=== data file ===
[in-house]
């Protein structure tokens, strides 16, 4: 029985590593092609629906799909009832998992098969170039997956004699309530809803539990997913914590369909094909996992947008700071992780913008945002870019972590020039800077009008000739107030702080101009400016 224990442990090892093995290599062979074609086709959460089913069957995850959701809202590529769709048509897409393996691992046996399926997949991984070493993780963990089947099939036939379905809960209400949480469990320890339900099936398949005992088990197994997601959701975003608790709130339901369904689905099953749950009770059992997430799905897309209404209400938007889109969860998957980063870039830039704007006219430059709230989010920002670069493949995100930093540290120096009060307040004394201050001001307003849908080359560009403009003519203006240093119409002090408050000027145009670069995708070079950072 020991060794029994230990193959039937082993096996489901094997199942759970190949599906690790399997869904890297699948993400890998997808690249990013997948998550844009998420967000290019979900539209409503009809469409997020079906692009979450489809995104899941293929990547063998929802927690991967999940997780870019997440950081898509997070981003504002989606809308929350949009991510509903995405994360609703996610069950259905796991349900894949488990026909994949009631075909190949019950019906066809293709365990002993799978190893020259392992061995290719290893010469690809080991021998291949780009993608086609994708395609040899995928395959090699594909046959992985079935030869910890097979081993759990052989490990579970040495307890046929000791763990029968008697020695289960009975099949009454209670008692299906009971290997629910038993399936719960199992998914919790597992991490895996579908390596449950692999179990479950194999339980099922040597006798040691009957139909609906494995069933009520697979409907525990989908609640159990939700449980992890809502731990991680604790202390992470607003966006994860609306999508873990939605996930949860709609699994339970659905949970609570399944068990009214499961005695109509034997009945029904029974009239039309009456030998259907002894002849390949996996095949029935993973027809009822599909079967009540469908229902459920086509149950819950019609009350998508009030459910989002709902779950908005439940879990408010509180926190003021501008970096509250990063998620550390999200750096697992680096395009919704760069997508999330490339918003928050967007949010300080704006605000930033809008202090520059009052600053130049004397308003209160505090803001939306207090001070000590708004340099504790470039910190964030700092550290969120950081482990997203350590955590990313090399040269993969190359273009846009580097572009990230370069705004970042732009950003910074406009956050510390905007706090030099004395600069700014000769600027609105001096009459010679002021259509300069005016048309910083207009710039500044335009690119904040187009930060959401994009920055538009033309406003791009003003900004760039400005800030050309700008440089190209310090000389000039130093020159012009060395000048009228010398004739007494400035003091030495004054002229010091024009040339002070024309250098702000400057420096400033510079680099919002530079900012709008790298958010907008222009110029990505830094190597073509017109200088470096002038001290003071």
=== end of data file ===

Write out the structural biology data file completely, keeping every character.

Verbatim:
[in-house]
């Protein structure tokens, strides 16, 4: 029985590593092609629906799909009832998992098969170039997956004699309530809803539990997913914590369909094909996992947008700071992780913008945002870019972590020039800077009008000739107030702080101009400016 224990442990090892093995290599062979074609086709959460089913069957995850959701809202590529769709048509897409393996691992046996399926997949991984070493993780963990089947099939036939379905809960209400949480469990320890339900099936398949005992088990197994997601959701975003608790709130339901369904689905099953749950009770059992997430799905897309209404209400938007889109969860998957980063870039830039704007006219430059709230989010920002670069493949995100930093540290120096009060307040004394201050001001307003849908080359560009403009003519203006240093119409002090408050000027145009670069995708070079950072 020991060794029994230990193959039937082993096996489901094997199942759970190949599906690790399997869904890297699948993400890998997808690249990013997948998550844009998420967000290019979900539209409503009809469409997020079906692009979450489809995104899941293929990547063998929802927690991967999940997780870019997440950081898509997070981003504002989606809308929350949009991510509903995405994360609703996610069950259905796991349900894949488990026909994949009631075909190949019950019906066809293709365990002993799978190893020259392992061995290719290893010469690809080991021998291949780009993608086609994708395609040899995928395959090699594909046959992985079935030869910890097979081993759990052989490990579970040495307890046929000791763990029968008697020695289960009975099949009454209670008692299906009971290997629910038993399936719960199992998914919790597992991490895996579908390596449950692999179990479950194999339980099922040597006798040691009957139909609906494995069933009520697979409907525990989908609640159990939700449980992890809502731990991680604790202390992470607003966006994860609306999508873990939605996930949860709609699994339970659905949970609570399944068990009214499961005695109509034997009945029904029974009239039309009456030998259907002894002849390949996996095949029935993973027809009822599909079967009540469908229902459920086509149950819950019609009350998508009030459910989002709902779950908005439940879990408010509180926190003021501008970096509250990063998620550390999200750096697992680096395009919704760069997508999330490339918003928050967007949010300080704006605000930033809008202090520059009052600053130049004397308003209160505090803001939306207090001070000590708004340099504790470039910190964030700092550290969120950081482990997203350590955590990313090399040269993969190359273009846009580097572009990230370069705004970042732009950003910074406009956050510390905007706090030099004395600069700014000769600027609105001096009459010679002021259509300069005016048309910083207009710039500044335009690119904040187009930060959401994009920055538009033309406003791009003003900004760039400005800030050309700008440089190209310090000389000039130093020159012009060395000048009228010398004739007494400035003091030495004054002229010091024009040339002070024309250098702000400057420096400033510079680099919002530079900012709008790298958010907008222009110029990505830094190597073509017109200088470096002038001290003071």